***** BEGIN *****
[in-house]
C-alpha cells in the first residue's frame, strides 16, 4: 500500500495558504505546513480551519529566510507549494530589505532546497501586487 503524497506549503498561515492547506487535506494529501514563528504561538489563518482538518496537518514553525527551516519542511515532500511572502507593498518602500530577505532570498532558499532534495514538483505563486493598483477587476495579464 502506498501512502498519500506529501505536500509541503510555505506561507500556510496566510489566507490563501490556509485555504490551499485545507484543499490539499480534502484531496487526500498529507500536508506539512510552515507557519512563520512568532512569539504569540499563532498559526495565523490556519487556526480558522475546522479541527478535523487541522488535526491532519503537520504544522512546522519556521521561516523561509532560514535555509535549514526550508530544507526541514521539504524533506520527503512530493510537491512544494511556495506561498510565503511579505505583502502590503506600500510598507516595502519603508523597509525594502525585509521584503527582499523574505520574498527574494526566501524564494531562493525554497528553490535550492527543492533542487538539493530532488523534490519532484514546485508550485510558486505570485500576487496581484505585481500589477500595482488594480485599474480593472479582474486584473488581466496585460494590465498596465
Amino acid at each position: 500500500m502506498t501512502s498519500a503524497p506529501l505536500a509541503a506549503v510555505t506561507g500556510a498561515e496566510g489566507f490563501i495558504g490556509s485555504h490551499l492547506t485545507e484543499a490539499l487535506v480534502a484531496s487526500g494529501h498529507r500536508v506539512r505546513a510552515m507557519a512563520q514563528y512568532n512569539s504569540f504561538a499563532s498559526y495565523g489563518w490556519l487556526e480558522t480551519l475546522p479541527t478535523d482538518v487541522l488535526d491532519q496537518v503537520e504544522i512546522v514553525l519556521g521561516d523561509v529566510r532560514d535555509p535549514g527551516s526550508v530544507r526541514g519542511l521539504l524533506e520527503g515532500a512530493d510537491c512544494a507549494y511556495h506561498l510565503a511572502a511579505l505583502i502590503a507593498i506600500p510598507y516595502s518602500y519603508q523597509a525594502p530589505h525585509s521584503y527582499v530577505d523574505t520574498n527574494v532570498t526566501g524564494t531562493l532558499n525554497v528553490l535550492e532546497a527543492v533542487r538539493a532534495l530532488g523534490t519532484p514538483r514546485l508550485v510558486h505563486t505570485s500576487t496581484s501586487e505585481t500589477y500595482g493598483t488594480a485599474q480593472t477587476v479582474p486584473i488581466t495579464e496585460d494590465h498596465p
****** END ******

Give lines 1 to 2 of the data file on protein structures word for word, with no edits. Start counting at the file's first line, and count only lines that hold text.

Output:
[in-house]
C-alpha cells in the first residue's frame, strides 16, 4: 500500500495558504505546513480551519529566510507549494530589505532546497501586487 503524497506549503498561515492547506487535506494529501514563528504561538489563518482538518496537518514553525527551516519542511515532500511572502507593498518602500530577505532570498532558499532534495514538483505563486493598483477587476495579464 502506498501512502498519500506529501505536500509541503510555505506561507500556510496566510489566507490563501490556509485555504490551499485545507484543499490539499480534502484531496487526500498529507500536508506539512510552515507557519512563520512568532512569539504569540499563532498559526495565523490556519487556526480558522475546522479541527478535523487541522488535526491532519503537520504544522512546522519556521521561516523561509532560514535555509535549514526550508530544507526541514521539504524533506520527503512530493510537491512544494511556495506561498510565503511579505505583502502590503506600500510598507516595502519603508523597509525594502525585509521584503527582499523574505520574498527574494526566501524564494531562493525554497528553490535550492527543492533542487538539493530532488523534490519532484514546485508550485510558486505570485500576487496581484505585481500589477500595482488594480485599474480593472479582474486584473488581466496585460494590465498596465